Expat Forum For People Moving Overseas And Living Abroad banner
1 - 16 of 16 Posts

·
Registered
Joined
·
3 Posts
Hello!
I need some advice :) it would be great if anyone has been in a similar situation to me.

I've just been given the opportunity to take a job in Barcelona but as silly as it sounds I feel like I'm too old for such a big change, yet something about it excites me hence why making this post.

If I was in my early twenties I would move in a heart beat, but at 30 years old the chances of making a solid group of friends and integrating properly worries me. It's so much easier in your earlier 20's to make friends through proximity to the same people in your neighbourhood and college/ university and the parties.

Obviously it seems the easiest way would be through work, hobbies and meetups with people my age.

Has anyone moved to Barcelona in their late 20's/30's? How did you find it?
 

·
Registered
Joined
·
51 Posts
Hello!
I need some advice :) it would be great if anyone has been in a similar situation to me.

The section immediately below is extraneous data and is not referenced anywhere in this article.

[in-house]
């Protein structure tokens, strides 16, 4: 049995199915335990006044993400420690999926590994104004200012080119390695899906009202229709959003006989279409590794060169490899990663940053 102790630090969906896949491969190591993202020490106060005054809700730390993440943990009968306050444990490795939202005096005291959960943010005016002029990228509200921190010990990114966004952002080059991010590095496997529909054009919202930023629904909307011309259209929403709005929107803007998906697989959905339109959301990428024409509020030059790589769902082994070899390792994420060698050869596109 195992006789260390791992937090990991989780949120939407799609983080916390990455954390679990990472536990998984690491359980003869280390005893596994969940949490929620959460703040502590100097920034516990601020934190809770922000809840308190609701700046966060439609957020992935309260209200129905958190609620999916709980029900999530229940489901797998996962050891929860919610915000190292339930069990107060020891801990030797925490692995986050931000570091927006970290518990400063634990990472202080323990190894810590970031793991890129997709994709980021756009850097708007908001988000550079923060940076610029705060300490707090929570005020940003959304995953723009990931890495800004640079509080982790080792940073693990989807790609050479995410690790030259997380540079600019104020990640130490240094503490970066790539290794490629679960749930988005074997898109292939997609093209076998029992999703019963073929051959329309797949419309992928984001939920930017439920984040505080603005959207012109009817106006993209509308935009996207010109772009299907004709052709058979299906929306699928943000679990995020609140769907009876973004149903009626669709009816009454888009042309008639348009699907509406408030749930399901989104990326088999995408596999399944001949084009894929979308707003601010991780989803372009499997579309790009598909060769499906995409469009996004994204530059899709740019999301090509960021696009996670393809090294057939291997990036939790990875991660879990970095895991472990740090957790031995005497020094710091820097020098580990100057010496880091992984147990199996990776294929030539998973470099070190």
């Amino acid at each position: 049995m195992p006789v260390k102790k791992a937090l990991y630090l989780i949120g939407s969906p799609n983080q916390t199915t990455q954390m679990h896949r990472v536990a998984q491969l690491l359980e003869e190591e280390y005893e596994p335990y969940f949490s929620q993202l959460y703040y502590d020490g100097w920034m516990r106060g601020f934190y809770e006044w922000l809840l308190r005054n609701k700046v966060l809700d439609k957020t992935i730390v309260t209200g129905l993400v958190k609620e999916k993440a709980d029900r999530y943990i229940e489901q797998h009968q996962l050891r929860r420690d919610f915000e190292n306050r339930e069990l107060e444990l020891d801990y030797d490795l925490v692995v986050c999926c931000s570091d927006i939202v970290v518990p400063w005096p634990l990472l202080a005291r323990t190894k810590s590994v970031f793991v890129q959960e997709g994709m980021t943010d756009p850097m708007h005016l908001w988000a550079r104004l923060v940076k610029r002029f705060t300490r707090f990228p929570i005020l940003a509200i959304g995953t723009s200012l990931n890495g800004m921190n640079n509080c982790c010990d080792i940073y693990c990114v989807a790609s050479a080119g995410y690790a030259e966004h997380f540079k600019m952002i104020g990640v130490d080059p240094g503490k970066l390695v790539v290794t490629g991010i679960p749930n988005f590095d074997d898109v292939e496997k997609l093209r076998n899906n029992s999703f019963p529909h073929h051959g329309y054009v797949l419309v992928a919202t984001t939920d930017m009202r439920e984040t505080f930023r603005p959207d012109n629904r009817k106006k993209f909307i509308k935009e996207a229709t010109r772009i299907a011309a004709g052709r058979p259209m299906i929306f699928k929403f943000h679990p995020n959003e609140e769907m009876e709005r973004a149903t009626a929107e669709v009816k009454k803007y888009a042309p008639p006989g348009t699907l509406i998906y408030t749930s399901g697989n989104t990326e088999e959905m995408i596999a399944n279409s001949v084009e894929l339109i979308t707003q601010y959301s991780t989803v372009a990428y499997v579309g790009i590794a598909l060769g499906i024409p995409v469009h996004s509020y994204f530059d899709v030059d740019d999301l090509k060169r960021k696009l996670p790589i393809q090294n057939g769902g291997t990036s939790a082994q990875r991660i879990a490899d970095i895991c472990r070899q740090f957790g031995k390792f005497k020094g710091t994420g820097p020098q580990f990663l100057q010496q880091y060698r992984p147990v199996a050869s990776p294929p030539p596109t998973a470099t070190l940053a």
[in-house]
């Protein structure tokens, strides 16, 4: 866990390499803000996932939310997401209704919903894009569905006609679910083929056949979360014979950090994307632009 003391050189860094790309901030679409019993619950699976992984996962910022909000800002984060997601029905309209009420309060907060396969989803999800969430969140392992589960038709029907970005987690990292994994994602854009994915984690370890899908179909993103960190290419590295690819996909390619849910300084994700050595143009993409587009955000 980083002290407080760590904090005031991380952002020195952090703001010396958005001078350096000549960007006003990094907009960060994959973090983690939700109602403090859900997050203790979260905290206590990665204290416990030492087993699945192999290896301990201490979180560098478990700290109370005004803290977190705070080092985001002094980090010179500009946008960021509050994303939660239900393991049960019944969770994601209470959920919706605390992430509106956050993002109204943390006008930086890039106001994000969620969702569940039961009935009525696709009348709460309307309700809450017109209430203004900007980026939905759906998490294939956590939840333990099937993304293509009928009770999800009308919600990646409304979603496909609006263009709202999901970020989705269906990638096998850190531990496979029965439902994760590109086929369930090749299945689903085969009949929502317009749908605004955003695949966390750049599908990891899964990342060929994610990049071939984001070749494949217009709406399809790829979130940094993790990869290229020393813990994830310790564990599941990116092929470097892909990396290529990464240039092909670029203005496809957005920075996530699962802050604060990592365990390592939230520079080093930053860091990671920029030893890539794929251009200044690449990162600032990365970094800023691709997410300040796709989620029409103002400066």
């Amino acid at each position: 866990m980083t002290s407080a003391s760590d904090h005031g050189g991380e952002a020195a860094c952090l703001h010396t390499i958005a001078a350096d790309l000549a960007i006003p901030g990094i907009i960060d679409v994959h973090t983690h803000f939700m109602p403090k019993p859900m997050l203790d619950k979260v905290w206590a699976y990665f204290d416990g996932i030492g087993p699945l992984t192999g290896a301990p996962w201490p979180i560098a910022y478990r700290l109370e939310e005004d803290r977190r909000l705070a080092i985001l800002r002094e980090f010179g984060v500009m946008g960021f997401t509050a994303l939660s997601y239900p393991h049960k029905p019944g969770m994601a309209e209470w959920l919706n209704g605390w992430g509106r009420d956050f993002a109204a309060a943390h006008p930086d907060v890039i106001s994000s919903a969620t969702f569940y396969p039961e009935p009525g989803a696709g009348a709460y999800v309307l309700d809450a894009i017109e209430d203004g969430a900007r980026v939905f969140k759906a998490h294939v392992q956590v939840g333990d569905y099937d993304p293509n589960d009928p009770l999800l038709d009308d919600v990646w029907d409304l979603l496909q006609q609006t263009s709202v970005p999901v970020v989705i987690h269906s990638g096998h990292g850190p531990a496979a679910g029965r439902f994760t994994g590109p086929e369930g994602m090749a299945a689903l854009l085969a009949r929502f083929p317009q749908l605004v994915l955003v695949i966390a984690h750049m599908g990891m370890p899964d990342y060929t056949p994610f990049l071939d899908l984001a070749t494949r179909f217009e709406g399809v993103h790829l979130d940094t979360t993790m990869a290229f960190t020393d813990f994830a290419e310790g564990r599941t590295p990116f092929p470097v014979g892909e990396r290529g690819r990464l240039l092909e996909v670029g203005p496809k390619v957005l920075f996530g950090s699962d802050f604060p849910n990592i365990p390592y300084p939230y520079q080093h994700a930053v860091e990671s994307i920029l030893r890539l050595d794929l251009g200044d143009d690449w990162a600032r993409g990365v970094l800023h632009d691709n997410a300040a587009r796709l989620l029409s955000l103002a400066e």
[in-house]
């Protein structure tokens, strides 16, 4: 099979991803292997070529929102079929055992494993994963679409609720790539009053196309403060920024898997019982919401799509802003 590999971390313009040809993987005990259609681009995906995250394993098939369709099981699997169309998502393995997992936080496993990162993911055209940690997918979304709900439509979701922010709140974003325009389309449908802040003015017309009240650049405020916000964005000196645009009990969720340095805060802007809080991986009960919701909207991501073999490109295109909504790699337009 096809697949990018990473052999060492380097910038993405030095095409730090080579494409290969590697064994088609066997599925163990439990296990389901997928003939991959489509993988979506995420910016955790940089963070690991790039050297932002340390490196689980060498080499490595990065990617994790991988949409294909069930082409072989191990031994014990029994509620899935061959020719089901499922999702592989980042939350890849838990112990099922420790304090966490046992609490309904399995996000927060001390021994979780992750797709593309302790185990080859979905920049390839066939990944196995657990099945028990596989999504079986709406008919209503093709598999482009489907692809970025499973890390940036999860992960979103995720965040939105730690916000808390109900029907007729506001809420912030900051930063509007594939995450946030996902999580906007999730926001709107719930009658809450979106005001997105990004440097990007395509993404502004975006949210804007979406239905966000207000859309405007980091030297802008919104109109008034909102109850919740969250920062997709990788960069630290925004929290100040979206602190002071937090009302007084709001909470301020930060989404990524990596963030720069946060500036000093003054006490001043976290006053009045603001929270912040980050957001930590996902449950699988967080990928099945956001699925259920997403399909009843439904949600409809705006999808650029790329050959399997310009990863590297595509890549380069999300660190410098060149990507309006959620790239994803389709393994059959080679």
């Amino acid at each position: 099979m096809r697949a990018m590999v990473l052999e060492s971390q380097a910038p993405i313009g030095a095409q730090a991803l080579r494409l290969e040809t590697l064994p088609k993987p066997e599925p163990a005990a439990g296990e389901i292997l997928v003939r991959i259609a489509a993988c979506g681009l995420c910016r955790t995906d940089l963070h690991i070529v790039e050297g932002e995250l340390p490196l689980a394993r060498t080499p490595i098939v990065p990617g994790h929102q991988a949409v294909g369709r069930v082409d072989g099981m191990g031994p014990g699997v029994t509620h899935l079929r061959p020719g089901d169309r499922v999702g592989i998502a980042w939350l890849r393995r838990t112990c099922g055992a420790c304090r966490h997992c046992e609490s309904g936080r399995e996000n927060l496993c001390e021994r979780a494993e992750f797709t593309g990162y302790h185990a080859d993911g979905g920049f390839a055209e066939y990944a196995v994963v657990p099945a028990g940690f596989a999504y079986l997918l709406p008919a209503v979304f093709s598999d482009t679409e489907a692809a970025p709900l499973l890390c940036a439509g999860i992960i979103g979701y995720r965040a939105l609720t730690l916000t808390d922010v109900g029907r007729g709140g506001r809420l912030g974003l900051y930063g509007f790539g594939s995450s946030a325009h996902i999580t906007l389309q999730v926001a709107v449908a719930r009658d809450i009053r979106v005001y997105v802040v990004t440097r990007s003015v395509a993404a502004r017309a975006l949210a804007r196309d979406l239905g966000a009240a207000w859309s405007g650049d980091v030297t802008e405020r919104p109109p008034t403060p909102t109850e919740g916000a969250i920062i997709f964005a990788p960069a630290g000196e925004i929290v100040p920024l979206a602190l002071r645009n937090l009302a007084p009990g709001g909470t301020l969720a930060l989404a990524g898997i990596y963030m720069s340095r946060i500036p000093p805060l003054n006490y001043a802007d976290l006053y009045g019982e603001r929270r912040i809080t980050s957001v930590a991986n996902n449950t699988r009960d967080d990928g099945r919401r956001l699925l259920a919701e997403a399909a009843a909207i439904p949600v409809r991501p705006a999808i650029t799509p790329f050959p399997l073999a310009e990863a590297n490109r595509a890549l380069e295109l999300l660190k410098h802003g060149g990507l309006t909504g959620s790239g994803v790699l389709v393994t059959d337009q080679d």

I've just been given the opportunity to take a job in Barcelona but as silly as it sounds I feel like I'm too old for such a big change, yet something about it excites me hence why making this post.

If I was in my early twenties I would move in a heart beat, but at 30 years old the chances of making a solid group of friends and integrating properly worries me. It's so much easier in your earlier 20's to make friends through proximity to the same people in your neighbourhood and college/ university and the parties.

Obviously it seems the easiest way would be through work, hobbies and meetups with people my age.

Has anyone moved to Barcelona in their late 20's/30's? How did you find it?
You only have one life to live the opportunities in front of you. I am 29 and I moved to Barcelona 3 years ago. I did feel like I was perhaps not following what is the typical path Americans in their late 20s follow. But look what experiences I have? I live in Barcelona, I have friends, I have people as close as family with me here and none are other Americans.

As an introvert I won't pretend it was easy making friends. Catalan people are not the warmest people to get close to the way it is in Madrid or the south.

The city and the country is what you make of it. You would easily have the opportunity to make a group of British friends if that is what you wanted. Almost every British person I know of in the city mostly hangs out with other Brits living there. However, my suggestion, is try to make Spanish friends. You'll feel a lot more integrated and a lot less like youre living in an island.